Not every student has the ability to hand-select their high school. And since a student’s chances of getting into college are largely dependent upon their performance in high school, it’s important that instructors at all schools are held accountable in their teaching practices.

Although students are the ones being tested, standardized tests are a great way to determine how effective instructors are at preparing students for these tests. Since the performance of each school is public record, it ensures administration has the students’ best interests in mind.

These tests are analytical.

Another important reason standardized tests are required is because of the comparison required during the application process.

In order to accurately compare and contrast the academic performance of one applicant from California and another from New York, colleges need a single metric. It’s not enough to look at how each student performed in high school courses as these vary in difficulty and content between each school let alone each state.

The SAT and ACT are well-structured.

One of the hallmarks of an effective standardized test is structure. This makes it possible to measure the progress of students over a duration of time. Both the SAT and ACT come with a specified set of criteria which can guide what’s taught in the classroom and how instructors help students prepare for the exam.

Standardized tests are objective.

Objectivity is essential when comparing the academic performance of applicants. Although high school course grades and overall GPAs do offer a reflection of a student’s performance, it’s possible that some bias was involved in the way coursework and tests were graded. When it comes to standardized testing, everything is done objectively.

The exams are graded entirely by computers, removing the possibility of human bias. Furthermore, the tests are written by experts with each individual question undergoing a significant amount of scrutiny to ensure it’s valid, relevant, and fair.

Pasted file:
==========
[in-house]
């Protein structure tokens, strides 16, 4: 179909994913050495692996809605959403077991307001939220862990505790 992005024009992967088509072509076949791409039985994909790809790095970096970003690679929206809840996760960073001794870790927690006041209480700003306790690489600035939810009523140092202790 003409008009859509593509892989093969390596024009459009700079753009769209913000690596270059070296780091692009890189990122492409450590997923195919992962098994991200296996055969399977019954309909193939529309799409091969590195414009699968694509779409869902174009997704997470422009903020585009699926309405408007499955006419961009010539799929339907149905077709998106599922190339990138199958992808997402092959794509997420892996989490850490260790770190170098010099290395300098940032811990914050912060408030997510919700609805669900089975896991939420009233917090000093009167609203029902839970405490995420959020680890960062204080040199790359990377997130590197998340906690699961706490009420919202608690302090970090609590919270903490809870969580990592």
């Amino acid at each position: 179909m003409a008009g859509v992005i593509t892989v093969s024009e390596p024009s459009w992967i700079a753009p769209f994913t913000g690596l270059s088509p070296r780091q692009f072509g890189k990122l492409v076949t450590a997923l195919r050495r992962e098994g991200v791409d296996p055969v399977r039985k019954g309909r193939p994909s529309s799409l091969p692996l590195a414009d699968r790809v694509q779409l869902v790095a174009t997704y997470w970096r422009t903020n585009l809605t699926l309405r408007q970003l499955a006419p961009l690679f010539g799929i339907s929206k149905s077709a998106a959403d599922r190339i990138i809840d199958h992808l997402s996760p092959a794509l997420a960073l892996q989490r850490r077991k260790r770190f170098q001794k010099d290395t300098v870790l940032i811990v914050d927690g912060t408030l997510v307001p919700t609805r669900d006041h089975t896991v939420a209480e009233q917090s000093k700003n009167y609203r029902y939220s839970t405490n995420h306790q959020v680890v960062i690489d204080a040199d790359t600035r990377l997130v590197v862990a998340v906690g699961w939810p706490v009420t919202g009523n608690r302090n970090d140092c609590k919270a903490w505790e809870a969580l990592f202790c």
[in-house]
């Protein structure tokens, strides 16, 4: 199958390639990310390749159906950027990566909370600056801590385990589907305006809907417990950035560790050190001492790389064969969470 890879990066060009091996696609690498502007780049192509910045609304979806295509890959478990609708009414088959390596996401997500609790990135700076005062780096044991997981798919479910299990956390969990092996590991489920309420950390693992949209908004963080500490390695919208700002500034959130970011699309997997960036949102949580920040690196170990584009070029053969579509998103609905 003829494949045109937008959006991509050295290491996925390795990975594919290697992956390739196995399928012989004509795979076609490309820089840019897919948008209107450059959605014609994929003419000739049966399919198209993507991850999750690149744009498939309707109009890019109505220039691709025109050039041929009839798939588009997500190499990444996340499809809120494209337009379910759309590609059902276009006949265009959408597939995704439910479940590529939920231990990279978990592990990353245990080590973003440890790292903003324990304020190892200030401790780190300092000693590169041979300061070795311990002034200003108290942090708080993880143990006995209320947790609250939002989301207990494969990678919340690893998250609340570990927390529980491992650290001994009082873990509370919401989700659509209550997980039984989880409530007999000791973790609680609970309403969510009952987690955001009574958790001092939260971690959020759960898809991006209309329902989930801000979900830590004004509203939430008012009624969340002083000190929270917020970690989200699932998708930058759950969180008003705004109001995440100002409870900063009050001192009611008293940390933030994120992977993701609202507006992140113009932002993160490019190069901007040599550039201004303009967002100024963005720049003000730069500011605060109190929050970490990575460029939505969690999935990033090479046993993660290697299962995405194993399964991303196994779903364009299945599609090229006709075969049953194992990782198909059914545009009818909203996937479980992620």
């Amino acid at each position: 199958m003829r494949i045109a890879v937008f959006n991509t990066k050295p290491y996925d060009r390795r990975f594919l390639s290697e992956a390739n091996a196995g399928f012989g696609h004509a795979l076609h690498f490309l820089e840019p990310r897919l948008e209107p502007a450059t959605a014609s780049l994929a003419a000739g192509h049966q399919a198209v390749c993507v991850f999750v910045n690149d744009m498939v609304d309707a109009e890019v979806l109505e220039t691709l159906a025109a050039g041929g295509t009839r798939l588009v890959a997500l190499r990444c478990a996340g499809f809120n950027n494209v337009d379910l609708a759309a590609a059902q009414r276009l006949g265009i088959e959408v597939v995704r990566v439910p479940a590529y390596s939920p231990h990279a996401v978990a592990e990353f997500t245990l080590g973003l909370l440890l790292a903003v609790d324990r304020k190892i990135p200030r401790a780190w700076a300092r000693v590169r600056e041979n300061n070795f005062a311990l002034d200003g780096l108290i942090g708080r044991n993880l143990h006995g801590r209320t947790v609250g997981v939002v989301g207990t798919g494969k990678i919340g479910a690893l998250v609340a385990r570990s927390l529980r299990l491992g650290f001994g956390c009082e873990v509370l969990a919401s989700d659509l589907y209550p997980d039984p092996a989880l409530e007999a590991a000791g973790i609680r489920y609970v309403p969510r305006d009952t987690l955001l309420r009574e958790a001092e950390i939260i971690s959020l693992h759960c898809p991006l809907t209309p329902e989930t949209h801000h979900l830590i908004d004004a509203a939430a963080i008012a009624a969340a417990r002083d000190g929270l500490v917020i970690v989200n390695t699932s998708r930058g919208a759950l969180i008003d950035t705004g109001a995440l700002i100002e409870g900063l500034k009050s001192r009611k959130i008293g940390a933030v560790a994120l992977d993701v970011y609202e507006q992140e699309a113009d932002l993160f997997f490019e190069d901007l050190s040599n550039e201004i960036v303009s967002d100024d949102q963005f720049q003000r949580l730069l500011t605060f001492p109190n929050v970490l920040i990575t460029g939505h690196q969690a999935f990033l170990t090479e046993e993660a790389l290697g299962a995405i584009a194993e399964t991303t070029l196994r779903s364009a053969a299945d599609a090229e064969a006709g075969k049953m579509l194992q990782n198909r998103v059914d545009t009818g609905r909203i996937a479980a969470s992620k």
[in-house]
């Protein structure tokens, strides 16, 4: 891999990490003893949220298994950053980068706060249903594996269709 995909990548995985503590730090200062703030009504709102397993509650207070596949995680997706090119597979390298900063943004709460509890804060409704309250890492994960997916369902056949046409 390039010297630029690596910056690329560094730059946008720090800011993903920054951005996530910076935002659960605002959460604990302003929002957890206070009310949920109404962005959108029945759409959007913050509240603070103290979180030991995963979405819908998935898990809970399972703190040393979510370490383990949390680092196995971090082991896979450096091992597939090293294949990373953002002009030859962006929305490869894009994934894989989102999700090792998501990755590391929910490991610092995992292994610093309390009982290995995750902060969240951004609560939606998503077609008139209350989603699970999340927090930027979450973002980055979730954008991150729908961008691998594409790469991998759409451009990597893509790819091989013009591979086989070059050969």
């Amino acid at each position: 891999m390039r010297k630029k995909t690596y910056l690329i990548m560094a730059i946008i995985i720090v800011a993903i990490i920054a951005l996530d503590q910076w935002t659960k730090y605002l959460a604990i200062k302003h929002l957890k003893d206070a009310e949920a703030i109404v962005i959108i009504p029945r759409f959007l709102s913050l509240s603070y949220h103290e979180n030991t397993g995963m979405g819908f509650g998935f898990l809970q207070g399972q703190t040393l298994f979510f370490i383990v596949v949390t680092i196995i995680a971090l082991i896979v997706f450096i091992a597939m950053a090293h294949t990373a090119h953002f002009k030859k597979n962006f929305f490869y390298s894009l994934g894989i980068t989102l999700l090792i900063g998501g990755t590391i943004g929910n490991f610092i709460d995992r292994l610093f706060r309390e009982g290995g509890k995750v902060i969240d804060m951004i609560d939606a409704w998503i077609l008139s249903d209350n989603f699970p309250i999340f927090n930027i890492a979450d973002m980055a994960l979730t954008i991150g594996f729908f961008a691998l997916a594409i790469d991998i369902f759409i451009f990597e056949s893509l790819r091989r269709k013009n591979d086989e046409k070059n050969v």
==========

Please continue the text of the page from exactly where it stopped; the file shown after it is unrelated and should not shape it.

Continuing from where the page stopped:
The exams are the same for every student.

Colleges receive applications from all across the country and the world. It’s impossible to ensure that the academic standards of all high schools from which each applicant is originating are in alignment.

Although high school performance is a large consideration when determining whether or not a student gets accepted, standardized tests are a great way of making a unified standard. All students take the same exam and are, therefore, tested against the same criteria.

What does the other side say?

As we discussed earlier, the move to get rid of standardized tests or their requirements isn’t a new idea. Although the COVID-19 pandemic and its accompanying effects have reinvigorated the debate, people have objected to standardized testing for decades. Here are some of their main arguments:

Standardized testing isn’t flexible.

One of the main arguments against the ACT and SAT is that they’re not taking all factors into consideration. For example, some students might face additional barriers due to their test-taking anxiety or because they’re unfamiliar with the format. Language, mental health, physical capability, and family issues are all barriers that might impact a student’s ability to perform well on the test. Since these individual factors aren’t taken into consideration, some people argue that the tests shouldn’t be required.